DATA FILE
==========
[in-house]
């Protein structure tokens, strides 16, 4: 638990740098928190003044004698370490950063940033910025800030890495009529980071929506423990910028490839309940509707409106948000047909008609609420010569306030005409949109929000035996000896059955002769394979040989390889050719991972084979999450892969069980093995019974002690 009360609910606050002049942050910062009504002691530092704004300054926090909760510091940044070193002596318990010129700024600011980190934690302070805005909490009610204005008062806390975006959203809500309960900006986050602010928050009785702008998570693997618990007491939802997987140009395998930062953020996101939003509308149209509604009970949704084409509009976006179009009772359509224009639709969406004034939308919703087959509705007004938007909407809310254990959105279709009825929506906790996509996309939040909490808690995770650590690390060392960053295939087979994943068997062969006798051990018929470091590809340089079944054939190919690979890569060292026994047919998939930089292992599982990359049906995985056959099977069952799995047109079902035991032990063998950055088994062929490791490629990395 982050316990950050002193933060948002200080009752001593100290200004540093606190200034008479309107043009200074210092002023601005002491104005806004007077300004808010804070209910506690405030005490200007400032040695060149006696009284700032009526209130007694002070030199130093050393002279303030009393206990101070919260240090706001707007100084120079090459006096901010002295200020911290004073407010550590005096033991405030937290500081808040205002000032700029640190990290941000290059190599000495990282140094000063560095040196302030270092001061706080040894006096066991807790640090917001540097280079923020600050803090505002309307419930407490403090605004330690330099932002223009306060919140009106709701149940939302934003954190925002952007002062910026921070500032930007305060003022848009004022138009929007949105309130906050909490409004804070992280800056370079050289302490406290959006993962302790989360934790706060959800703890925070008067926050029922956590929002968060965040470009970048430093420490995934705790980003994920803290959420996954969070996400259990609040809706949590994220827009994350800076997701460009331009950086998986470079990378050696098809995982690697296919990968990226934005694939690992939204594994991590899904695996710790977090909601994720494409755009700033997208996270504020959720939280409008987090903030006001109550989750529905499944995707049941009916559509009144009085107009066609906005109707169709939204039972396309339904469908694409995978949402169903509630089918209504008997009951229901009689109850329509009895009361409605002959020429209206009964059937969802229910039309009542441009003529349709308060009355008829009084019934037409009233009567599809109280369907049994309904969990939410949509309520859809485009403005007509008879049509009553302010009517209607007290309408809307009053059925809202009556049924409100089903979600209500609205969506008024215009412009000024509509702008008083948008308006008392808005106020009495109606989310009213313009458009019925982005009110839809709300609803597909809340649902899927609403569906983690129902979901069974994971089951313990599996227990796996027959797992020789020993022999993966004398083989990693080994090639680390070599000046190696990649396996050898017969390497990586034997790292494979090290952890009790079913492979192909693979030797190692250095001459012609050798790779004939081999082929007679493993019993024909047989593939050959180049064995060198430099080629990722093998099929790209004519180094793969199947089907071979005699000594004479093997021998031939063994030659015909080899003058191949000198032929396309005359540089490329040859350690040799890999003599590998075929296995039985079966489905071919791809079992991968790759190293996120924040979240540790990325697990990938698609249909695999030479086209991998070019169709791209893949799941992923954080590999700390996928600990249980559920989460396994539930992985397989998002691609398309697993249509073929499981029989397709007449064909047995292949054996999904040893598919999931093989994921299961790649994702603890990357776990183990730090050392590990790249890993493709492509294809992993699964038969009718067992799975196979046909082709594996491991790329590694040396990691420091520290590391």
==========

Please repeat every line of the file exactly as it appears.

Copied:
[in-house]
């Protein structure tokens, strides 16, 4: 638990740098928190003044004698370490950063940033910025800030890495009529980071929506423990910028490839309940509707409106948000047909008609609420010569306030005409949109929000035996000896059955002769394979040989390889050719991972084979999450892969069980093995019974002690 009360609910606050002049942050910062009504002691530092704004300054926090909760510091940044070193002596318990010129700024600011980190934690302070805005909490009610204005008062806390975006959203809500309960900006986050602010928050009785702008998570693997618990007491939802997987140009395998930062953020996101939003509308149209509604009970949704084409509009976006179009009772359509224009639709969406004034939308919703087959509705007004938007909407809310254990959105279709009825929506906790996509996309939040909490808690995770650590690390060392960053295939087979994943068997062969006798051990018929470091590809340089079944054939190919690979890569060292026994047919998939930089292992599982990359049906995985056959099977069952799995047109079902035991032990063998950055088994062929490791490629990395 982050316990950050002193933060948002200080009752001593100290200004540093606190200034008479309107043009200074210092002023601005002491104005806004007077300004808010804070209910506690405030005490200007400032040695060149006696009284700032009526209130007694002070030199130093050393002279303030009393206990101070919260240090706001707007100084120079090459006096901010002295200020911290004073407010550590005096033991405030937290500081808040205002000032700029640190990290941000290059190599000495990282140094000063560095040196302030270092001061706080040894006096066991807790640090917001540097280079923020600050803090505002309307419930407490403090605004330690330099932002223009306060919140009106709701149940939302934003954190925002952007002062910026921070500032930007305060003022848009004022138009929007949105309130906050909490409004804070992280800056370079050289302490406290959006993962302790989360934790706060959800703890925070008067926050029922956590929002968060965040470009970048430093420490995934705790980003994920803290959420996954969070996400259990609040809706949590994220827009994350800076997701460009331009950086998986470079990378050696098809995982690697296919990968990226934005694939690992939204594994991590899904695996710790977090909601994720494409755009700033997208996270504020959720939280409008987090903030006001109550989750529905499944995707049941009916559509009144009085107009066609906005109707169709939204039972396309339904469908694409995978949402169903509630089918209504008997009951229901009689109850329509009895009361409605002959020429209206009964059937969802229910039309009542441009003529349709308060009355008829009084019934037409009233009567599809109280369907049994309904969990939410949509309520859809485009403005007509008879049509009553302010009517209607007290309408809307009053059925809202009556049924409100089903979600209500609205969506008024215009412009000024509509702008008083948008308006008392808005106020009495109606989310009213313009458009019925982005009110839809709300609803597909809340649902899927609403569906983690129902979901069974994971089951313990599996227990796996027959797992020789020993022999993966004398083989990693080994090639680390070599000046190696990649396996050898017969390497990586034997790292494979090290952890009790079913492979192909693979030797190692250095001459012609050798790779004939081999082929007679493993019993024909047989593939050959180049064995060198430099080629990722093998099929790209004519180094793969199947089907071979005699000594004479093997021998031939063994030659015909080899003058191949000198032929396309005359540089490329040859350690040799890999003599590998075929296995039985079966489905071919791809079992991968790759190293996120924040979240540790990325697990990938698609249909695999030479086209991998070019169709791209893949799941992923954080590999700390996928600990249980559920989460396994539930992985397989998002691609398309697993249509073929499981029989397709007449064909047995292949054996999904040893598919999931093989994921299961790649994702603890990357776990183990730090050392590990790249890993493709492509294809992993699964038969009718067992799975196979046909082709594996491991790329590694040396990691420091520290590391």